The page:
Sinister trend of populist campaigns to influence judgments: Ravi Shankar Prasad

Care and caution: PM Narendra Modi with Law Minister Ravi Shankar Prasad, CJI S.A. Bobde and judges in New Delhi.

Care and caution: PM Narendra Modi with Law Minister Ravi Shankar Prasad, CJI S.A. Bobde and judges in New Delhi.   | Photo Credit: PTI

Ravi Shankar Prasad flags use of campaigns to sway verdicts

A “sinister and dangerous” trend is developing whereby “some people” launch populist campaigns about the kind of judgment they expect from the court, only to unleash criticism if the verdict fails to live up to their presumptions, Union Law Minister Ravi Shankar Prasad said on Saturday.

He said populism is the resort of those who have lost the popular mandate. 

“In a democracy, we welcome dissent. We welcome populism too. We have a problem when populism impinges on well-settled constitutional principles. And populism also becomes a problem when those who have been rejected in the popular mandate become the biggest flag-bearers of populism... In our constitutional scheme, it is very clear, the government must be left to those who were elected by the people of India to govern...” he said. 

Mr. Prasad was speaking at the inaugural session of an international judicial conference attended by Prime Minister Narendra Modi on Saturday.

'Terrorists, corrupt, have no Right to Privacy'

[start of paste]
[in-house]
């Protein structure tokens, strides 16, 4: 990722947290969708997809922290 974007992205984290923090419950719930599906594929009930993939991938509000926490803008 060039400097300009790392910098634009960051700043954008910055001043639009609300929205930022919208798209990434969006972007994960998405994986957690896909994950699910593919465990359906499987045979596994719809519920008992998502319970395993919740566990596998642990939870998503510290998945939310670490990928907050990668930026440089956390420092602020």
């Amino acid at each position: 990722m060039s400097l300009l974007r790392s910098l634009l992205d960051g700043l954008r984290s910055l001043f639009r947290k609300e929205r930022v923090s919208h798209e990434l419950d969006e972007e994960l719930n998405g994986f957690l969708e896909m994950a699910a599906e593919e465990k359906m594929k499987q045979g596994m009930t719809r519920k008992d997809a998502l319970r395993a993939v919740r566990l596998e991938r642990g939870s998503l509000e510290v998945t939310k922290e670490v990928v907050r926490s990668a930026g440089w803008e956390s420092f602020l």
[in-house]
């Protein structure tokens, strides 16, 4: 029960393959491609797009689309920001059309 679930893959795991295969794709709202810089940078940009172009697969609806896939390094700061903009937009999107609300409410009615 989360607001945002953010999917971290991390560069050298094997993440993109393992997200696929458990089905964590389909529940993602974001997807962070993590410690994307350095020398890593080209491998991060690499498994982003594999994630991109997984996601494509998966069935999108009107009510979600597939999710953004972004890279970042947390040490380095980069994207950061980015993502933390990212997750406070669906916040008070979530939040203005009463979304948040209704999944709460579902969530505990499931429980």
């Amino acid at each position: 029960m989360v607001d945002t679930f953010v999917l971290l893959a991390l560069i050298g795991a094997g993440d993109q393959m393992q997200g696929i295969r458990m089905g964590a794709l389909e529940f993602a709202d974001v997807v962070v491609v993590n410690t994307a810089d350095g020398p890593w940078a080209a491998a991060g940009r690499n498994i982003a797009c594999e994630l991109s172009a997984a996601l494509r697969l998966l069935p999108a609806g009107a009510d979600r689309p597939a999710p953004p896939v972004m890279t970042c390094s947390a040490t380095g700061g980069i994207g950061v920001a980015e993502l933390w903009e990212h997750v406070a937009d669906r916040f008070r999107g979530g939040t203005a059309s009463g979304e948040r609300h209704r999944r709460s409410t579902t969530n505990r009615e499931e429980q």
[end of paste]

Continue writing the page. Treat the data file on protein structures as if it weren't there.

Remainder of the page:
In a separate segment of his speech, the Law Minister touched on the limits of right to privacy, saying courts have "many a time" clarified that privacy does not extend to terrorists and the corrupt.

“The Supreme Court has held that right to privacy is a fundamental right. The judgment has become a beacon globally. It is a wonderful judgment saying that right to privacy flows from Article 21, the right to life and live with dignity. But our courts have also stated that terrorists and the corrupt have no right to privacy because right to privacy has acquired critical proportion in the wake of digital landscape expanding globally. This is the age of information, information is power. This is the age of communication, communication is power,” Mr. Prasad said.

In his address, the Minister emphasised that judges must be left "completely independent to give judgments in accordance to what they think is correct under the rule of law".

“But there is a sinister trend developing globally and is also in our country… Some people start campaigning as to what kind of judgment they expect, and if the judgment is not in accord with that, they unleash all the forces of criticism against judiciary,” Mr. Prasad said.

Mr. Prasad said criticism of the judiciary for a judgment was welcome, but “some kind of norm has to be maintained if rule of law has to acquire continued resonance”. The Law Minister said though he was “a great supporter of social media” and its freedom to empower, using populism to impinge on well-settled constitutional principles was a dangerous trend.

Obviously, they are accountable to the Parliament and, in many ways, to judicial decisions and the people,” he said.

Senior Supreme Court judge, Justice N.V. Ramana, said the issue of populist trends affecting justice administration was of “fundamental importance”. “Populist decisions affect the constitutional rights, and more often than not, rights of one group are pitted against the rights or interest of other group(s). Courts will have to guard constitutional values as well as balance all constitutional considerations”. 

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Printable version | Apr 4, 2020 9:01:05 AM |

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